Boeing: French investigators find crash 'similarities'

Site of the Ethiopian Airlines crash

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Investigators examining black box recordings from the doomed Ethiopian Airlines flight have found “clear similarities” with a previous crash.

Last week’s crash of a Boeing 737 Max was the second disaster involving the aircraft type in five months.

The French BEA accident authority did not detail the similarities, but media reports suggested they found similar flight angles before the crashes.

It comes amid continuing questions over 737 Max’s design and vetting to fly.

Regulator across the world have grounded the aircraft until further notice.

In a short statement on Monday, the Paris-based BEA, whose experts have been asked by Ethiopian Airlines to examine the black boxes, said: “During the verification process of the FDR (flight data recorder) data, clear similarities were noted by the investigation team between Ethiopian Airlines Flight 302 and Lion Air Flight 610, which will be the subject of further study during the investigation.”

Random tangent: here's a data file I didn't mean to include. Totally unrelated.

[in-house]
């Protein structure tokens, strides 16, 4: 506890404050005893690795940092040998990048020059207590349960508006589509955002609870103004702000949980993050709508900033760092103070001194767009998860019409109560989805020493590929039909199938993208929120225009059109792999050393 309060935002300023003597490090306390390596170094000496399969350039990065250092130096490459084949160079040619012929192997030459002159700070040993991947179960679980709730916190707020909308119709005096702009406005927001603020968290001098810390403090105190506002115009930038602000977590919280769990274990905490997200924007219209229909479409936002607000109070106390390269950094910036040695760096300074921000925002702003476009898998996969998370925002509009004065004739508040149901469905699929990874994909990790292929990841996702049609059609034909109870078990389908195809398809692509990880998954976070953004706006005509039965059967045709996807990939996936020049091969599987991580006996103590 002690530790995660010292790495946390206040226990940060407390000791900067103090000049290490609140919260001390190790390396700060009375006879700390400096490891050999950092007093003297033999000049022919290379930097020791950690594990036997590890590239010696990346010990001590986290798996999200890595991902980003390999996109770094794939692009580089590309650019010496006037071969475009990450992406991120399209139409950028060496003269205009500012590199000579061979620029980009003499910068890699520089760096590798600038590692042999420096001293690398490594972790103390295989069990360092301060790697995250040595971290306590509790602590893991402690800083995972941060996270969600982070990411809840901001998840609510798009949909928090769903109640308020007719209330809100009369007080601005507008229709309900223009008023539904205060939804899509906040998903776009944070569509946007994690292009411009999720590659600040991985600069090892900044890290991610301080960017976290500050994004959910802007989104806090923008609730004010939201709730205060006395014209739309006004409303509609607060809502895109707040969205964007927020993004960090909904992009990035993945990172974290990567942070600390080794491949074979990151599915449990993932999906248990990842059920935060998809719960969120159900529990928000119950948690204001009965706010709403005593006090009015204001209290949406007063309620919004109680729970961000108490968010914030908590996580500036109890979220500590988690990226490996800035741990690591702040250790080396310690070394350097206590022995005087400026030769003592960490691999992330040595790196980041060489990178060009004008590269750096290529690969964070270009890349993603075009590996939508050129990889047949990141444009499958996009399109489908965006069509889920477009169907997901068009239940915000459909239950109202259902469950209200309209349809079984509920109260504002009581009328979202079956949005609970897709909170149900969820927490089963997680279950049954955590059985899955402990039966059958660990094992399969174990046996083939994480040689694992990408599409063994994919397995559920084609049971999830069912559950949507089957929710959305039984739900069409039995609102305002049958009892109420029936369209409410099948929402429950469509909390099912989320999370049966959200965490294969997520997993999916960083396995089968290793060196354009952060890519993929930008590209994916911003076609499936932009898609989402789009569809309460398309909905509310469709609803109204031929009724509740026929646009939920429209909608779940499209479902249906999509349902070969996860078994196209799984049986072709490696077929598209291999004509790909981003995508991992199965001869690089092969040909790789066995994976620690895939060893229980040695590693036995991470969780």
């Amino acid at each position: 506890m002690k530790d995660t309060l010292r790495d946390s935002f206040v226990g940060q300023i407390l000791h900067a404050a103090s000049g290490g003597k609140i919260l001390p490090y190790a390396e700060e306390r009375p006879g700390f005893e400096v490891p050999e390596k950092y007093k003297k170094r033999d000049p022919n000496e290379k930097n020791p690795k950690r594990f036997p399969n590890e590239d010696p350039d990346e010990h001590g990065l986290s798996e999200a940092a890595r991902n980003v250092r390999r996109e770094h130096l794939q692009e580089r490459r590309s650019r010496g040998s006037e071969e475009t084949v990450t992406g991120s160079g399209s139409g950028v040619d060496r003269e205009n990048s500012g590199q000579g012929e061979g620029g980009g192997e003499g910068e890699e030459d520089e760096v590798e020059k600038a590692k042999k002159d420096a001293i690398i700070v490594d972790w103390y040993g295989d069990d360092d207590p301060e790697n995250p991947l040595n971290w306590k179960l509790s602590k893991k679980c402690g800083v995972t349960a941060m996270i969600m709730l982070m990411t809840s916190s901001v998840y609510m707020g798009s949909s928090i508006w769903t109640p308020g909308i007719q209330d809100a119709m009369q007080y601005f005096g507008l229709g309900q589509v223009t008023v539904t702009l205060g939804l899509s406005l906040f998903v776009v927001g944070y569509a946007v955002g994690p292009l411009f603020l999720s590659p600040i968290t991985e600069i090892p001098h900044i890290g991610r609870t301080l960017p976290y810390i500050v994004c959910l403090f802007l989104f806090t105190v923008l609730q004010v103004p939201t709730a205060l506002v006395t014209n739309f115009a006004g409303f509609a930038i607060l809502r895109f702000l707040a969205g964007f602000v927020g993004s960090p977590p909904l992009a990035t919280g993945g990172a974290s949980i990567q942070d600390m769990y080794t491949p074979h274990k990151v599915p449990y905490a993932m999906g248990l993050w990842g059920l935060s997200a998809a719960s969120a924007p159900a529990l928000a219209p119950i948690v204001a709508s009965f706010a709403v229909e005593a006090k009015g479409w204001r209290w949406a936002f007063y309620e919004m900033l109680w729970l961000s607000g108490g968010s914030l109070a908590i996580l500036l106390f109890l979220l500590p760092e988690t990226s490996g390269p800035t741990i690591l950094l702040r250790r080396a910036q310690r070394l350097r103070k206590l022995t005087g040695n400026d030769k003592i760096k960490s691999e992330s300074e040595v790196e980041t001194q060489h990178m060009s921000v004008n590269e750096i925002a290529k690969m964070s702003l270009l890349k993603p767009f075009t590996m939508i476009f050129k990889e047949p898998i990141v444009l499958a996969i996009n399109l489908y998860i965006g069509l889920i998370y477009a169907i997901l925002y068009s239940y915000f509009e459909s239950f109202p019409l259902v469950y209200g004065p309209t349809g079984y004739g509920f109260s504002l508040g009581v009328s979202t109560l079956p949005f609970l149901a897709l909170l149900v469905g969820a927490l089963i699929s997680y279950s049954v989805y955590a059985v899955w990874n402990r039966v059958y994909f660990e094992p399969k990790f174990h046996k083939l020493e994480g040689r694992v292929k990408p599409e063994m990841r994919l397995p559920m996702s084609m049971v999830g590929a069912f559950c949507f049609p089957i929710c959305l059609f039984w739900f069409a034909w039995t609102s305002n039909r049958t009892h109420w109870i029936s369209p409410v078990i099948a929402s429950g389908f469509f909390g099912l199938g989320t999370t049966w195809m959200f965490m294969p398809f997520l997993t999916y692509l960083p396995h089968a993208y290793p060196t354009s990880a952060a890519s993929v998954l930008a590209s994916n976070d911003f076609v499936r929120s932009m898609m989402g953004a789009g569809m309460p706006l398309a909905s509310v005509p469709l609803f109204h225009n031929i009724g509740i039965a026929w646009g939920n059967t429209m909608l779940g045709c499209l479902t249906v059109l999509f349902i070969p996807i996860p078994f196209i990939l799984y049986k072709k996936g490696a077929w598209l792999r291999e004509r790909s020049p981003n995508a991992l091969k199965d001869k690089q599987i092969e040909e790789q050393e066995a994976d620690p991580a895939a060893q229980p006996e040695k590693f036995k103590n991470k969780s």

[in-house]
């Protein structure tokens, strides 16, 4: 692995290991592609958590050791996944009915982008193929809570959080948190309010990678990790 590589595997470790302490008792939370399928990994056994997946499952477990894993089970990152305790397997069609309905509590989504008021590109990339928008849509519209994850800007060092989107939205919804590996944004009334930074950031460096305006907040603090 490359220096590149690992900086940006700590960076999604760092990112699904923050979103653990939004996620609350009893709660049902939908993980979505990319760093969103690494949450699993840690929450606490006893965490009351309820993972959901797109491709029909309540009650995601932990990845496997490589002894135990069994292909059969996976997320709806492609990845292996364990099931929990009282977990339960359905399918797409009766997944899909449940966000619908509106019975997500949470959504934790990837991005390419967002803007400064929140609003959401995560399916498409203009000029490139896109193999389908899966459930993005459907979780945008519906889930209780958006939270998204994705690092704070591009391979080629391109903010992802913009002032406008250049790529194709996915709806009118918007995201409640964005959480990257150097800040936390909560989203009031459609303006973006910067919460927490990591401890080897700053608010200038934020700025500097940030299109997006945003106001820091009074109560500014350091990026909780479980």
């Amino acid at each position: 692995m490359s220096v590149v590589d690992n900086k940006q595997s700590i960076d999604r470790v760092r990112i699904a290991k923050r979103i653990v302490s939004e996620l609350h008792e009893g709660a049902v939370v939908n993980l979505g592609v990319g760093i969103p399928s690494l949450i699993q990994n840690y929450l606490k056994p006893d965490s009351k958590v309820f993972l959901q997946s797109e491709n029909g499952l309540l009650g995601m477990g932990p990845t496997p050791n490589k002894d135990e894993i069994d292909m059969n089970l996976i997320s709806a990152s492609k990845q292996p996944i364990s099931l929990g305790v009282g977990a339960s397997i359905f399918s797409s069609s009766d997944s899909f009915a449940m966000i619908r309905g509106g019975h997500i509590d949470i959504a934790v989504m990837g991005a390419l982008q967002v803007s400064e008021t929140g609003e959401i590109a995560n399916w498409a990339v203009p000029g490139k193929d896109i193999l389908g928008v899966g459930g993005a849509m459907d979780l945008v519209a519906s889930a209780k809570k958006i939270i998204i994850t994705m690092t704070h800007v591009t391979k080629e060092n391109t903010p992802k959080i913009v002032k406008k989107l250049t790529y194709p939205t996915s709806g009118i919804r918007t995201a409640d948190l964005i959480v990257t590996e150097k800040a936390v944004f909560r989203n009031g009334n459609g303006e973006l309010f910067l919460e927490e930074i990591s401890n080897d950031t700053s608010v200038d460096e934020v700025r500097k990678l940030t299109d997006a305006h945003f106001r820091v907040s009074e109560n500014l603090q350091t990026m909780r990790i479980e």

Both the Ethiopian Airlines flight eight days ago and a Lion Air aircraft in October crashed within minutes of take-off.

In the case of the Lion Air flight, pilots had difficulties with a new system on the Boeing 737 Max which is designed to keep the plane from stalling.


It prevents a jet from pointing upwards at too high an angle, where it could lose its lift.

But an investigation of the Lion Air flight showed the automatic anti-stalling system repeatedly forced the plane’s nose down more than 20 times.

Ethiopia’s Transport Ministry and the US Federal Aviation Administration (FAA) have both pointed to similarities between the two disasters.

US regulators and safety experts are now asking how thoroughly the FAA and Boeing vetted the anti-stall system and how well pilots around the world were trained for it when their airlines bought new planes.

Over the weekend, a Seattle Times report claimed that some analysis before the crash found that the system, called the Maneuvering Characteristics Augmentation System, revealed crucial flaws.

Boeing, the world’s biggest planemaker, says the 737 Max is safe, but after the Lion Air crash last year began plans to roll out a new software upgrade.

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